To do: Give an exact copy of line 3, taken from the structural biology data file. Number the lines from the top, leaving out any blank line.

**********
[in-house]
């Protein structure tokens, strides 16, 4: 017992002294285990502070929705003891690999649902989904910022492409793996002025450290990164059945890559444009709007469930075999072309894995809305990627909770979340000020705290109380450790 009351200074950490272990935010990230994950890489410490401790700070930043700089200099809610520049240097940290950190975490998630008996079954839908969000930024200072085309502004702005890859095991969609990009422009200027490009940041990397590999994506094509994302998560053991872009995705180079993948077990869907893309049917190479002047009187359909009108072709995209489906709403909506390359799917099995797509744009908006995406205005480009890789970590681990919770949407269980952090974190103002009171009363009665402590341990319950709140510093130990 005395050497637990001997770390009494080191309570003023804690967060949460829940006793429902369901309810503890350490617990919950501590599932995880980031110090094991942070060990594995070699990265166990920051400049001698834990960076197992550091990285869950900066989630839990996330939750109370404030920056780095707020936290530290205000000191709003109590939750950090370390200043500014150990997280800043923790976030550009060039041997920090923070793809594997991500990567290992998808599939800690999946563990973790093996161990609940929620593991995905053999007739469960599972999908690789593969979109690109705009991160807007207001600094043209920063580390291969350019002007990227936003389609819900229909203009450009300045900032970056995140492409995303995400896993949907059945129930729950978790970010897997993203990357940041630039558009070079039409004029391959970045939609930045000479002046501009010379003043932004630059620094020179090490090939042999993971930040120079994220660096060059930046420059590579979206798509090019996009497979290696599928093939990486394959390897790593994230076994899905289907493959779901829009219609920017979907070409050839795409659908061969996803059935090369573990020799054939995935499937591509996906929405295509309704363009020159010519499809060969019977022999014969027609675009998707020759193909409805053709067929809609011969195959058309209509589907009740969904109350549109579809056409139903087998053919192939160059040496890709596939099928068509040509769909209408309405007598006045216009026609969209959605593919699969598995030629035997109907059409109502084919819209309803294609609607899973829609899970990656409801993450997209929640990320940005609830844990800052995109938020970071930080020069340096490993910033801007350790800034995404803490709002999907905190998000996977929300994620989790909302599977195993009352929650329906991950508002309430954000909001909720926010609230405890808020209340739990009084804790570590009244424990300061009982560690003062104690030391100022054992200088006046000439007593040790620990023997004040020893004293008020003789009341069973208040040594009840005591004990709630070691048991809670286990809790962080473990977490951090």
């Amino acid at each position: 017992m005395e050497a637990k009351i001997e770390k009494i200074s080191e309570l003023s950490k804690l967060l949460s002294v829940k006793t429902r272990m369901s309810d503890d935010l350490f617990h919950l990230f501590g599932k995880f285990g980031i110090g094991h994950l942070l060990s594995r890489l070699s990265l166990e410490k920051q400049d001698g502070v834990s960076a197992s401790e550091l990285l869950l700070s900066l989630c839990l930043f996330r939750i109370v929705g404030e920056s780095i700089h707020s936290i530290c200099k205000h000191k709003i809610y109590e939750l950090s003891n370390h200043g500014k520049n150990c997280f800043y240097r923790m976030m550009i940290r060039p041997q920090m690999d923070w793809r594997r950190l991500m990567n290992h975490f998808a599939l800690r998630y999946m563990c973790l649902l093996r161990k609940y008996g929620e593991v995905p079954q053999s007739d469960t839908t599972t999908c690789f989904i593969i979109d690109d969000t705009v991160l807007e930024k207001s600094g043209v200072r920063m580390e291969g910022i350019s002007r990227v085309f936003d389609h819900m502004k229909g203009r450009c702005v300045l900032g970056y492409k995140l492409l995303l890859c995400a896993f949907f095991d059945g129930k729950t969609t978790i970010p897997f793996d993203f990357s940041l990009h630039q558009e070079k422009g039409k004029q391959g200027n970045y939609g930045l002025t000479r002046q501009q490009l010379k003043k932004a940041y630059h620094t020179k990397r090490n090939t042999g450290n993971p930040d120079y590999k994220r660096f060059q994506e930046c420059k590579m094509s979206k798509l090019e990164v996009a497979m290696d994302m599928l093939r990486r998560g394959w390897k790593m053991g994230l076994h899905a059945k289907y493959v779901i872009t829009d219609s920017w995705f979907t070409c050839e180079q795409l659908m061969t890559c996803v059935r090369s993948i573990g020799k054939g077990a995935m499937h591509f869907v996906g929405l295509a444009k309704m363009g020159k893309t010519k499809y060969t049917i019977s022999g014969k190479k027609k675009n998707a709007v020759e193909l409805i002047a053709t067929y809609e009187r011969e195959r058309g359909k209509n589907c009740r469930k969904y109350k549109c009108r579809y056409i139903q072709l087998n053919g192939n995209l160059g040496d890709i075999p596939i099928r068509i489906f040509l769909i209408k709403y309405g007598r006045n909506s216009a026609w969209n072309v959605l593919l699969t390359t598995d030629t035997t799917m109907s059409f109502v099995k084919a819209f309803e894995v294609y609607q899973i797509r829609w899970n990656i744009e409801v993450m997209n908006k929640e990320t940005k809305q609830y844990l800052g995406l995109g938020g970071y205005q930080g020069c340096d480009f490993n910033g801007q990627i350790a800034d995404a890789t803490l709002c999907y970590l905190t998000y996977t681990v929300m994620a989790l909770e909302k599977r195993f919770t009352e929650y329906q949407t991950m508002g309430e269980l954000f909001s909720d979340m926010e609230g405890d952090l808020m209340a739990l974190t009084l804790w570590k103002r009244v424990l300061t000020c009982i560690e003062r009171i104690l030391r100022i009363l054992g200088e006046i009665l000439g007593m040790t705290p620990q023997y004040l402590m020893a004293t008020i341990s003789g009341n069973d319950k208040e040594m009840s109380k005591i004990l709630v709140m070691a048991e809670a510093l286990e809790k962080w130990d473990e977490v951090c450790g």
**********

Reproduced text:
């Amino acid at each position: 017992m005395e050497a637990k009351i001997e770390k009494i200074s080191e309570l003023s950490k804690l967060l949460s002294v829940k006793t429902r272990m369901s309810d503890d935010l350490f617990h919950l990230f501590g599932k995880f285990g980031i110090g094991h994950l942070l060990s594995r890489l070699s990265l166990e410490k920051q400049d001698g502070v834990s960076a197992s401790e550091l990285l869950l700070s900066l989630c839990l930043f996330r939750i109370v929705g404030e920056s780095i700089h707020s936290i530290c200099k205000h000191k709003i809610y109590e939750l950090s003891n370390h200043g500014k520049n150990c997280f800043y240097r923790m976030m550009i940290r060039p041997q920090m690999d923070w793809r594997r950190l991500m990567n290992h975490f998808a599939l800690r998630y999946m563990c973790l649902l093996r161990k609940y008996g929620e593991v995905p079954q053999s007739d469960t839908t599972t999908c690789f989904i593969i979109d690109d969000t705009v991160l807007e930024k207001s600094g043209v200072r920063m580390e291969g910022i350019s002007r990227v085309f936003d389609h819900m502004k229909g203009r450009c702005v300045l900032g970056y492409k995140l492409l995303l890859c995400a896993f949907f095991d059945g129930k729950t969609t978790i970010p897997f793996d993203f990357s940041l990009h630039q558009e070079k422009g039409k004029q391959g200027n970045y939609g930045l002025t000479r002046q501009q490009l010379k003043k932004a940041y630059h620094t020179k990397r090490n090939t042999g450290n993971p930040d120079y590999k994220r660096f060059q994506e930046c420059k590579m094509s979206k798509l090019e990164v996009a497979m290696d994302m599928l093939r990486r998560g394959w390897k790593m053991g994230l076994h899905a059945k289907y493959v779901i872009t829009d219609s920017w995705f979907t070409c050839e180079q795409l659908m061969t890559c996803v059935r090369s993948i573990g020799k054939g077990a995935m499937h591509f869907v996906g929405l295509a444009k309704m363009g020159k893309t010519k499809y060969t049917i019977s022999g014969k190479k027609k675009n998707a709007v020759e193909l409805i002047a053709t067929y809609e009187r011969e195959r058309g359909k209509n589907c009740r469930k969904y109350k549109c009108r579809y056409i139903q072709l087998n053919g192939n995209l160059g040496d890709i075999p596939i099928r068509i489906f040509l769909i209408k709403y309405g007598r006045n909506s216009a026609w969209n072309v959605l593919l699969t390359t598995d030629t035997t799917m109907s059409f109502v099995k084919a819209f309803e894995v294609y609607q899973i797509r829609w899970n990656i744009e409801v993450m997209n908006k929640e990320t940005k809305q609830y844990l800052g995406l995109g938020g970071y205005q930080g020069c340096d480009f490993n910033g801007q990627i350790a800034d995404a890789t803490l709002c999907y970590l905190t998000y996977t681990v929300m994620a989790l909770e909302k599977r195993f919770t009352e929650y329906q949407t991950m508002g309430e269980l954000f909001s909720d979340m926010e609230g405890d952090l808020m209340a739990l974190t009084l804790w570590k103002r009244v424990l300061t000020c009982i560690e003062r009171i104690l030391r100022i009363l054992g200088e006046i009665l000439g007593m040790t705290p620990q023997y004040l402590m020893a004293t008020i341990s003789g009341n069973d319950k208040e040594m009840s109380k005591i004990l709630v709140m070691a048991e809670a510093l286990e809790k962080w130990d473990e977490v951090c450790g």